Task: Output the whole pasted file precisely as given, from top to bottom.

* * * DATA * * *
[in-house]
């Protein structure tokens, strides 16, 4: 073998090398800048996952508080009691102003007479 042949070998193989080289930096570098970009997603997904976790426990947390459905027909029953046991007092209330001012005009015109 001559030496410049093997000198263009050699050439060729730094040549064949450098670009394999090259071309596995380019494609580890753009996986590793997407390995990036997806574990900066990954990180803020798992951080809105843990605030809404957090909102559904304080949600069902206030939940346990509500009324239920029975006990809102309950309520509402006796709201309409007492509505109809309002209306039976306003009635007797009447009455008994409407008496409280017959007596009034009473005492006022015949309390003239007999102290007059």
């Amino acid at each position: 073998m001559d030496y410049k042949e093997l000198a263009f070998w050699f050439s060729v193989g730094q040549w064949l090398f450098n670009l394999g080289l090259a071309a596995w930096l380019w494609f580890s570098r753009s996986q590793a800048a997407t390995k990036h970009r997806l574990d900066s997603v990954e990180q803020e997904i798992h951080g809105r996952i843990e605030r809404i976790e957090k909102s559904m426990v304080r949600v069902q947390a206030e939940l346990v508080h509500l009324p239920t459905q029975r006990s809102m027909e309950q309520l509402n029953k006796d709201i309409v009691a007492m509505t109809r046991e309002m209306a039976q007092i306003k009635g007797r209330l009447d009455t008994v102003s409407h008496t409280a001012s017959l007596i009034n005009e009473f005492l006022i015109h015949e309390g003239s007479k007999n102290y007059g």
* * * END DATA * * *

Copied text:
[in-house]
């Protein structure tokens, strides 16, 4: 073998090398800048996952508080009691102003007479 042949070998193989080289930096570098970009997603997904976790426990947390459905027909029953046991007092209330001012005009015109 001559030496410049093997000198263009050699050439060729730094040549064949450098670009394999090259071309596995380019494609580890753009996986590793997407390995990036997806574990900066990954990180803020798992951080809105843990605030809404957090909102559904304080949600069902206030939940346990509500009324239920029975006990809102309950309520509402006796709201309409007492509505109809309002209306039976306003009635007797009447009455008994409407008496409280017959007596009034009473005492006022015949309390003239007999102290007059």
């Amino acid at each position: 073998m001559d030496y410049k042949e093997l000198a263009f070998w050699f050439s060729v193989g730094q040549w064949l090398f450098n670009l394999g080289l090259a071309a596995w930096l380019w494609f580890s570098r753009s996986q590793a800048a997407t390995k990036h970009r997806l574990d900066s997603v990954e990180q803020e997904i798992h951080g809105r996952i843990e605030r809404i976790e957090k909102s559904m426990v304080r949600v069902q947390a206030e939940l346990v508080h509500l009324p239920t459905q029975r006990s809102m027909e309950q309520l509402n029953k006796d709201i309409v009691a007492m509505t109809r046991e309002m209306a039976q007092i306003k009635g007797r209330l009447d009455t008994v102003s409407h008496t409280a001012s017959l007596i009034n005009e009473f005492l006022i015109h015949e309390g003239s007479k007999n102290y007059g």